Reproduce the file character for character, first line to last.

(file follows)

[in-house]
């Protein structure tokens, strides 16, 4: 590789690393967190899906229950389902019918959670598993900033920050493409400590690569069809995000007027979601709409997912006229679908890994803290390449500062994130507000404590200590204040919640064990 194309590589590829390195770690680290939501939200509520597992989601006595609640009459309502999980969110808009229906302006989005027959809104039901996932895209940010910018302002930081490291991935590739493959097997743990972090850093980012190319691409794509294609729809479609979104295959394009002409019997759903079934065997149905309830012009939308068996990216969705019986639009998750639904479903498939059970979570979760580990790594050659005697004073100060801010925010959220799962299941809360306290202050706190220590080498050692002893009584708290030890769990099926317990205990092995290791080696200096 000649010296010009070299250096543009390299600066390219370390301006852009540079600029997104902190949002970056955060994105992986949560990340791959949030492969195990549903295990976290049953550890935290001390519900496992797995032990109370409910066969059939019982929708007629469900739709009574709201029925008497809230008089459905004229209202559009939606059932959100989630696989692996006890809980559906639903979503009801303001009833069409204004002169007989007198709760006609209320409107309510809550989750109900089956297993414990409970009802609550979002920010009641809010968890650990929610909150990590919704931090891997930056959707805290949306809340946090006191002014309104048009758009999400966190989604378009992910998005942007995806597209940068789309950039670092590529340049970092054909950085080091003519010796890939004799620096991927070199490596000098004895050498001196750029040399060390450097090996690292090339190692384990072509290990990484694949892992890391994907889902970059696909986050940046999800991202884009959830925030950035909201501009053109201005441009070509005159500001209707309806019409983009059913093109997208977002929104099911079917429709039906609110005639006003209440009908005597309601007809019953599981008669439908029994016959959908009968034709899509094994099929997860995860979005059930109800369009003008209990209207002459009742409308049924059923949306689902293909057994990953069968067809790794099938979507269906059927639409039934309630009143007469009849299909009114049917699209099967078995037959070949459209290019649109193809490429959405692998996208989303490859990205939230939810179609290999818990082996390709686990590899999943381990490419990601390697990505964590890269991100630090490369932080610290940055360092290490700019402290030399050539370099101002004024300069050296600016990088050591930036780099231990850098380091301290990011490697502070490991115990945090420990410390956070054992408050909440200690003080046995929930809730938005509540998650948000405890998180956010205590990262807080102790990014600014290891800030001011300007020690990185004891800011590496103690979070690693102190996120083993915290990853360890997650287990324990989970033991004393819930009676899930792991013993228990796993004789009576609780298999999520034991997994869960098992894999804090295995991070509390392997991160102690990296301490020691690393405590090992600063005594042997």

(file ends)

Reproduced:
[in-house]
């Protein structure tokens, strides 16, 4: 590789690393967190899906229950389902019918959670598993900033920050493409400590690569069809995000007027979601709409997912006229679908890994803290390449500062994130507000404590200590204040919640064990 194309590589590829390195770690680290939501939200509520597992989601006595609640009459309502999980969110808009229906302006989005027959809104039901996932895209940010910018302002930081490291991935590739493959097997743990972090850093980012190319691409794509294609729809479609979104295959394009002409019997759903079934065997149905309830012009939308068996990216969705019986639009998750639904479903498939059970979570979760580990790594050659005697004073100060801010925010959220799962299941809360306290202050706190220590080498050692002893009584708290030890769990099926317990205990092995290791080696200096 000649010296010009070299250096543009390299600066390219370390301006852009540079600029997104902190949002970056955060994105992986949560990340791959949030492969195990549903295990976290049953550890935290001390519900496992797995032990109370409910066969059939019982929708007629469900739709009574709201029925008497809230008089459905004229209202559009939606059932959100989630696989692996006890809980559906639903979503009801303001009833069409204004002169007989007198709760006609209320409107309510809550989750109900089956297993414990409970009802609550979002920010009641809010968890650990929610909150990590919704931090891997930056959707805290949306809340946090006191002014309104048009758009999400966190989604378009992910998005942007995806597209940068789309950039670092590529340049970092054909950085080091003519010796890939004799620096991927070199490596000098004895050498001196750029040399060390450097090996690292090339190692384990072509290990990484694949892992890391994907889902970059696909986050940046999800991202884009959830925030950035909201501009053109201005441009070509005159500001209707309806019409983009059913093109997208977002929104099911079917429709039906609110005639006003209440009908005597309601007809019953599981008669439908029994016959959908009968034709899509094994099929997860995860979005059930109800369009003008209990209207002459009742409308049924059923949306689902293909057994990953069968067809790794099938979507269906059927639409039934309630009143007469009849299909009114049917699209099967078995037959070949459209290019649109193809490429959405692998996208989303490859990205939230939810179609290999818990082996390709686990590899999943381990490419990601390697990505964590890269991100630090490369932080610290940055360092290490700019402290030399050539370099101002004024300069050296600016990088050591930036780099231990850098380091301290990011490697502070490991115990945090420990410390956070054992408050909440200690003080046995929930809730938005509540998650948000405890998180956010205590990262807080102790990014600014290891800030001011300007020690990185004891800011590496103690979070690693102190996120083993915290990853360890997650287990324990989970033991004393819930009676899930792991013993228990796993004789009576609780298999999520034991997994869960098992894999804090295995991070509390392997991160102690990296301490020691690393405590090992600063005594042997």